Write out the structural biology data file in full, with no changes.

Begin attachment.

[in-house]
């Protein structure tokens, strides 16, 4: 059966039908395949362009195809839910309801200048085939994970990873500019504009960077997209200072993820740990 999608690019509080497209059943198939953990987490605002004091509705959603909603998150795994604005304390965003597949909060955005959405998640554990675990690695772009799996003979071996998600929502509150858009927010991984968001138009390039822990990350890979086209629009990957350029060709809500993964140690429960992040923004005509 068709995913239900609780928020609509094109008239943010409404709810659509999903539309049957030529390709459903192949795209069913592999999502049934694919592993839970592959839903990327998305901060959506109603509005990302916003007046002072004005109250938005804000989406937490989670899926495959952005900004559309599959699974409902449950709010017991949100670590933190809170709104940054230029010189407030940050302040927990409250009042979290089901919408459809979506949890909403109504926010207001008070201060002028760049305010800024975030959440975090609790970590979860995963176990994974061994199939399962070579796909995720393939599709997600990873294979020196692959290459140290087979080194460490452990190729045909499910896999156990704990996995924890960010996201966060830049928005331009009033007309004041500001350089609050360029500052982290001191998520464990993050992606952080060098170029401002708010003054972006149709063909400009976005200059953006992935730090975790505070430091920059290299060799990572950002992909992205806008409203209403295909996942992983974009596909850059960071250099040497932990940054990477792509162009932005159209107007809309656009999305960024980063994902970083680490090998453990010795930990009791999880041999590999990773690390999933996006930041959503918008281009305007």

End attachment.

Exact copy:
[in-house]
């Protein structure tokens, strides 16, 4: 059966039908395949362009195809839910309801200048085939994970990873500019504009960077997209200072993820740990 999608690019509080497209059943198939953990987490605002004091509705959603909603998150795994604005304390965003597949909060955005959405998640554990675990690695772009799996003979071996998600929502509150858009927010991984968001138009390039822990990350890979086209629009990957350029060709809500993964140690429960992040923004005509 068709995913239900609780928020609509094109008239943010409404709810659509999903539309049957030529390709459903192949795209069913592999999502049934694919592993839970592959839903990327998305901060959506109603509005990302916003007046002072004005109250938005804000989406937490989670899926495959952005900004559309599959699974409902449950709010017991949100670590933190809170709104940054230029010189407030940050302040927990409250009042979290089901919408459809979506949890909403109504926010207001008070201060002028760049305010800024975030959440975090609790970590979860995963176990994974061994199939399962070579796909995720393939599709997600990873294979020196692959290459140290087979080194460490452990190729045909499910896999156990704990996995924890960010996201966060830049928005331009009033007309004041500001350089609050360029500052982290001191998520464990993050992606952080060098170029401002708010003054972006149709063909400009976005200059953006992935730090975790505070430091920059290299060799990572950002992909992205806008409203209403295909996942992983974009596909850059960071250099040497932990940054990477792509162009932005159209107007809309656009999305960024980063994902970083680490090998453990010795930990009791999880041999590999990773690390999933996006930041959503918008281009305007």